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ECOLOGY AND INTERDEPENDENCE 71 that the groups could actually make a difference. The use of direct-mail appeals reduced the effort required to contnbute: all a prospective member had to do was read the appeal, enclose a check in a prepaid envelope, and mail it in. Even under these circumstances the problems of free riding and inconsequentiality remain groups soliciting memberships for other causes, such as gun control, disarmament, civil liberties, and poverty issues, are far less successful than the environmental groups. The advantage environmental groups have over these other groups is the nature of environmental issues themselves. Among the key dimensions that stimulate public support and concern are the concrete character of the issues, their diversity, the fact that environmental goods are collective and benefit everybody living now as well as future generations, and the perception that, despite improvements, environmental problems pose a continuing threat. There are grounds for believing that the last factor, fear of a loss in environmental quality in the future, is especially important. Environmental bads have several characteristics that make them especially threatening to some people (Mitchell, 1979~. Being collective rather than private, they are unavoidable. Some bade, such as the loss of valuable natural areas to development, are irreversible. Still others, such as exploding nuclear power plants and the destruction of the ozone layer, are believed to be potentially catastrophic. This paper tests the hypothesis, based on prospect theory (Kahnemann and Tversky, 1979), that the greater the demand for environmental goods, the greater the likelihood that individuals will join the environmental movement. According to this hypothesis, what is crucial is not how serious a person believes a particular problem to be in an absolute sense at the present time, but whether that person believes more or less of the good that will be provided in the future. Data from three sample surveys that provide measures of people's expectations about future changes in environmental quality were analyzed. These suIveys are (1) a 1978 mail survey of members of national envi- ronmental groups, (2) a 1980 in-person survey of the U.S. general public, and (3) a 1978 telephone survey of the U.S. general public. Although no one data set is entirely suitable to test the hypothesis, the results of four tests that compare members with nonmembers and with potential members provide consistent support for the hypothesis. It appears that the percep- tion of a potential loss of environmental quality is a significant factor in motivating collective environmental action. More generally, this analysis suggests that prospect theory, with its emphasis upon mental accounting procedures that appear (at least in the absence of cross cultural studies) to be cognitively rather than culturally determined, offers much to a theory of collective mobilization.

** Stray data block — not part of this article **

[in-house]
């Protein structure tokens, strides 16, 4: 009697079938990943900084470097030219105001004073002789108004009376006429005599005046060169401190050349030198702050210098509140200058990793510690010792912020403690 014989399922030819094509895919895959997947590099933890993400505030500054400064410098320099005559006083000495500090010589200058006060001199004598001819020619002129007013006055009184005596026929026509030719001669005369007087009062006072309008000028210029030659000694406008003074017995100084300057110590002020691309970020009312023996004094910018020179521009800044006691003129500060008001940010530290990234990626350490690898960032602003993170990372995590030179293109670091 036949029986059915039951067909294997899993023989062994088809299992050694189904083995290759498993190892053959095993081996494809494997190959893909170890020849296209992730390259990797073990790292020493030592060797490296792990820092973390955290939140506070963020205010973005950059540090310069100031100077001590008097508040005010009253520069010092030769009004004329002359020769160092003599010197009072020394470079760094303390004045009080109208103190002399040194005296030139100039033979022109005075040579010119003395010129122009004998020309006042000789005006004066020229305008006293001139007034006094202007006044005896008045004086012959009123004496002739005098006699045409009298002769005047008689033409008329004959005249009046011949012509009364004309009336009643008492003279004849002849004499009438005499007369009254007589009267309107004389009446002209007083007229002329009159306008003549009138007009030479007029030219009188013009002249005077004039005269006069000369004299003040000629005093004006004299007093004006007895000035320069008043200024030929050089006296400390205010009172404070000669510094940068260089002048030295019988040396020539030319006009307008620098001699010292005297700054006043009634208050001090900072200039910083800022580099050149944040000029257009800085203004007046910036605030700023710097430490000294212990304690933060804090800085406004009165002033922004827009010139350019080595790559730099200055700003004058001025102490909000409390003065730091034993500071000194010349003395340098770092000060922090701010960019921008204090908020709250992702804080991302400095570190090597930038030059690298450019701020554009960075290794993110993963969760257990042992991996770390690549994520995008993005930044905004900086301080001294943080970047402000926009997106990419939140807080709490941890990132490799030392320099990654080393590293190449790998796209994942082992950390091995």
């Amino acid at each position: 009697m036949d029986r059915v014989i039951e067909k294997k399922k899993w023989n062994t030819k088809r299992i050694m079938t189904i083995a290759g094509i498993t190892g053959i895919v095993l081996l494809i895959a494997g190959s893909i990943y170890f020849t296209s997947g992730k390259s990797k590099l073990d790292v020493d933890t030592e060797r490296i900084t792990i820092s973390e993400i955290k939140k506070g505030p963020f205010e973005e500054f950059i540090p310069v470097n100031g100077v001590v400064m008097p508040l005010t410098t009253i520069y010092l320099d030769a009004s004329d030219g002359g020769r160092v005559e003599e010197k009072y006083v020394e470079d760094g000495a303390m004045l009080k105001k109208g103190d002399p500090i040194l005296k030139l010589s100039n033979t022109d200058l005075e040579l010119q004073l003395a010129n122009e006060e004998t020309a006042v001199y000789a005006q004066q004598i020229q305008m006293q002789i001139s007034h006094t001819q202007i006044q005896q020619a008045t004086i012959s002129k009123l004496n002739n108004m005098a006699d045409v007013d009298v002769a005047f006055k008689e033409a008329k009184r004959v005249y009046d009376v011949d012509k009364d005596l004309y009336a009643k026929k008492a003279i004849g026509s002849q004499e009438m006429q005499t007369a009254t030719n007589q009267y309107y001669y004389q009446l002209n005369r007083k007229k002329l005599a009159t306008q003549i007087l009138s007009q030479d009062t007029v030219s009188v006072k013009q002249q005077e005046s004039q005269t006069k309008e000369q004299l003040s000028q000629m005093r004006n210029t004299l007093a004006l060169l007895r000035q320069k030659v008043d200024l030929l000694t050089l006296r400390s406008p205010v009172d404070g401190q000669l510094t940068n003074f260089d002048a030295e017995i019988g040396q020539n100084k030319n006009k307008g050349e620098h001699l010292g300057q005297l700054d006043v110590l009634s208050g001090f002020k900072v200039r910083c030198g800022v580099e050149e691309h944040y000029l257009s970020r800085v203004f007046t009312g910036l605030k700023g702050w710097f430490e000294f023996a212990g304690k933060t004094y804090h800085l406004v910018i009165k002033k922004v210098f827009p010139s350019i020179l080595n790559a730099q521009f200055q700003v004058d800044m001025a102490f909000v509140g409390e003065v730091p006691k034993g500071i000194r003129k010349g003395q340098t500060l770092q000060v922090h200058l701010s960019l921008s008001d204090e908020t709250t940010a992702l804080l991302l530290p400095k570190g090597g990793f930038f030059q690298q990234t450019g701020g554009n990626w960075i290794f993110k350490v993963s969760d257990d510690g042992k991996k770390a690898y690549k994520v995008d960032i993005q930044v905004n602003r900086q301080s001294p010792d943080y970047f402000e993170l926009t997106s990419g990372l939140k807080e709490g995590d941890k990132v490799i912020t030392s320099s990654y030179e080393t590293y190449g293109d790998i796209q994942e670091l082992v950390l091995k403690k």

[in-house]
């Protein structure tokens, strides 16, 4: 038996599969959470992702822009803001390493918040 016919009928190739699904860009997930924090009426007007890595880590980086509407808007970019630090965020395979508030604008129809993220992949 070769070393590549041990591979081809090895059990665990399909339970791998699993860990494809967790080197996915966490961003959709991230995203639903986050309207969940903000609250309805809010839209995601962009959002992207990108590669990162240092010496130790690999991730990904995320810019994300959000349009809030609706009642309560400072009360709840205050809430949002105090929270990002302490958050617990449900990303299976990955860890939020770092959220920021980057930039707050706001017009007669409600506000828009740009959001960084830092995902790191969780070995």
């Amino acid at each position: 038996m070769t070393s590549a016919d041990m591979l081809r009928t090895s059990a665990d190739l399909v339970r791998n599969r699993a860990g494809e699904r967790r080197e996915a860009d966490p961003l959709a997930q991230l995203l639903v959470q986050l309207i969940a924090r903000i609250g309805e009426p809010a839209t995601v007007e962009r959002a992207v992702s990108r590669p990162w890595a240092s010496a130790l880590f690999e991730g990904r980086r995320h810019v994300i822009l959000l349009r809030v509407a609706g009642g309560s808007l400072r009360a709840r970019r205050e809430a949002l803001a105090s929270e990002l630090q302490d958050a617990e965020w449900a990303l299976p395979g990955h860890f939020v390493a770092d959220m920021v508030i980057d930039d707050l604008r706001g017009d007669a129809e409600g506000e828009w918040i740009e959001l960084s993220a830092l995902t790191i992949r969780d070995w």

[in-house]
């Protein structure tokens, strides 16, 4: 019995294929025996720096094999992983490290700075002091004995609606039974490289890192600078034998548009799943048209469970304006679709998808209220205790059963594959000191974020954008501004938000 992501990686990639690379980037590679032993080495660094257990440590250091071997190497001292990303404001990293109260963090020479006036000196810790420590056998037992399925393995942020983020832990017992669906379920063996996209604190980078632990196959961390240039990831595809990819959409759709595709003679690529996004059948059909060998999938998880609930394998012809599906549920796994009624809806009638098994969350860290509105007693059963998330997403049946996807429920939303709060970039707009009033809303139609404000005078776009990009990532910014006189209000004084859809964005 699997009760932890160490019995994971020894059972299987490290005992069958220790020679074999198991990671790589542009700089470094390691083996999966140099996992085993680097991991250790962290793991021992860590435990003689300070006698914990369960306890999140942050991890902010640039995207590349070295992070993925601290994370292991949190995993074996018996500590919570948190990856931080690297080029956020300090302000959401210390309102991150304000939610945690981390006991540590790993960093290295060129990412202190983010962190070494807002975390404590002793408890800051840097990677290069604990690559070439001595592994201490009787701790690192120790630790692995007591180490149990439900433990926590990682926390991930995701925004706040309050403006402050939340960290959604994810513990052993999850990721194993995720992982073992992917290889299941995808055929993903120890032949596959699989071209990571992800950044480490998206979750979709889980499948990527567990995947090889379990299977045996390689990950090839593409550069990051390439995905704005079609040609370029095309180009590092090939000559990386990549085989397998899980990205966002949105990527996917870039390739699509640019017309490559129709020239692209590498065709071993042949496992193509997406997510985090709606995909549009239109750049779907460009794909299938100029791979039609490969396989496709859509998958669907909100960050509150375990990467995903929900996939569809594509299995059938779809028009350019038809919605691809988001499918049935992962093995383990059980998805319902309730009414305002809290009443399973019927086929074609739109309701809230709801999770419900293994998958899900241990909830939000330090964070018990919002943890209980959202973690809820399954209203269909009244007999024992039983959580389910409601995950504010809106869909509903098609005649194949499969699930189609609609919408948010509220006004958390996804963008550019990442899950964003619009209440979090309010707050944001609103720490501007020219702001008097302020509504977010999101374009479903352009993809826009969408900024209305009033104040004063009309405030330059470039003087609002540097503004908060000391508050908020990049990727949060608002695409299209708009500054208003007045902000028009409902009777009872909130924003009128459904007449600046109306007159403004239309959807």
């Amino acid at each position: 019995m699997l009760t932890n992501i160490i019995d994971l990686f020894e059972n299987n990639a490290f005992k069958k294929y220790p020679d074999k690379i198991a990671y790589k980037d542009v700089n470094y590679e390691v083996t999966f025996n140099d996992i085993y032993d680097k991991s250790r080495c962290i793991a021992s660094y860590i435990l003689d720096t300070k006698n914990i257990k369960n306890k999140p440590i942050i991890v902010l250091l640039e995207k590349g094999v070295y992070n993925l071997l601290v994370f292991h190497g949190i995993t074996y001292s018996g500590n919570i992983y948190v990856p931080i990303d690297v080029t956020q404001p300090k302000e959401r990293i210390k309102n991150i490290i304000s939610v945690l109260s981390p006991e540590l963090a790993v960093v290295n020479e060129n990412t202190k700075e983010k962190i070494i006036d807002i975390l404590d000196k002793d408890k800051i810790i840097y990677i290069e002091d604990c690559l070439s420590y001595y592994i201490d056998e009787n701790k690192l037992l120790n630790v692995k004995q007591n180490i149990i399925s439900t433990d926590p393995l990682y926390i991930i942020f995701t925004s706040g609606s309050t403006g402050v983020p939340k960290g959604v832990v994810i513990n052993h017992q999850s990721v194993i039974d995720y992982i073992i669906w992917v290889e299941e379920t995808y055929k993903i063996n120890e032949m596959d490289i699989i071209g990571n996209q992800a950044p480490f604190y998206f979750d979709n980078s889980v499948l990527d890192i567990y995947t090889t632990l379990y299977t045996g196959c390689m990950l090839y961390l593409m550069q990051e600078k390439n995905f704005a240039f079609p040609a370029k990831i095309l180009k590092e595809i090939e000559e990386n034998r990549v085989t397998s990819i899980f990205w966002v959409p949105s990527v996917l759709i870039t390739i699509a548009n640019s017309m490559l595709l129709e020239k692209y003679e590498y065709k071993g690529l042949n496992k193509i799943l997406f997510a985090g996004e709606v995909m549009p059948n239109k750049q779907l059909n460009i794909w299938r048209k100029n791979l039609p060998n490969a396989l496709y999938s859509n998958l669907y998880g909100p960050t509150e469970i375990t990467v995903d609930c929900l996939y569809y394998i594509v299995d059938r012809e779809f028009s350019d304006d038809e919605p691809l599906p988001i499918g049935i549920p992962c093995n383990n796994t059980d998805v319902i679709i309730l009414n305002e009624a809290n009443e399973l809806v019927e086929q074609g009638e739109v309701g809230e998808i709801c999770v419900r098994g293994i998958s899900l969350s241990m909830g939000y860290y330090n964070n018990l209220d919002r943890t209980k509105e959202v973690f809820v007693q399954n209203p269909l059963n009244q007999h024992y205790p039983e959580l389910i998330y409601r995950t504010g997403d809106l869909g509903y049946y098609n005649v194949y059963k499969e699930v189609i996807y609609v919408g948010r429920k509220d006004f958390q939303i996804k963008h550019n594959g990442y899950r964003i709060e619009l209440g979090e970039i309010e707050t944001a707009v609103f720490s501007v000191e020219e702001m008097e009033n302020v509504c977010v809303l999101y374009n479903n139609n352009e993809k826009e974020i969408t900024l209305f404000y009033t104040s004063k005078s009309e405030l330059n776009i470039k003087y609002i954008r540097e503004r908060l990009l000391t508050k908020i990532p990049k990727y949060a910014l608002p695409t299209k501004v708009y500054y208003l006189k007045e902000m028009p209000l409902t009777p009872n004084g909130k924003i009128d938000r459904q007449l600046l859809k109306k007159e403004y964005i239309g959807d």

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72 SOV7ET-AMERICAN DIALOGUE IN THE SOCIAL SCIENCES From this perspective, one can see how important it is to understand what factors influence people to change their beliefs about proper rights or entitlements to collective goods. One could argue that before the late 1960s most Americans did not regard a good-quali~ environment as an entitlement; they did not evaluate environmental problems as losses or gains because they had no reference point from which to make such an evaluation. Over the next decade, concern about further environmental deterio- ration, already high, will probably increase (for reasons discussed in the paper), a situation that is likely to result in more rather than less environ- mental activism. A national telephone survey conducted by ABC lblevision News found that only 18 percent of a national sample interviewed in 1988 believed that the "quality of environment" would get better during this time period, while 46 percent felt it would get worse, a level of pessimism matched only by one of the seven other problems investigated, "personal safety from crime." At the time of that survey Americans were far more optimistic about progress on world peace and economic advancement than they were about the environment. REFERENCES Kahnemann, D,. and ~ loverly 1979 Prospect theory: An analysis of decisions under risk. Econome~ica 47:263- 291. Mitchell, R.C 1979 National environmental lobbies and the apparent illogic of collective action. In Collective Decision' Making Applications Tom Public Choice Theory, C.S. Russell, ea., pp. 87-121. Washington, DC: Resources for the Future. In press From conservation to environmental movement: The development of the modern environmental lobbies. In The Evolution of American Environmental Politics, S.P. Hays and M.J. Lacey, eds. Washington, DC: Smithsonian Institution Press. Olson, M. 1971 The Logic of Collective Action: Public Goods and the Theory of Groups. Cambridge, MA: Harvard University Press.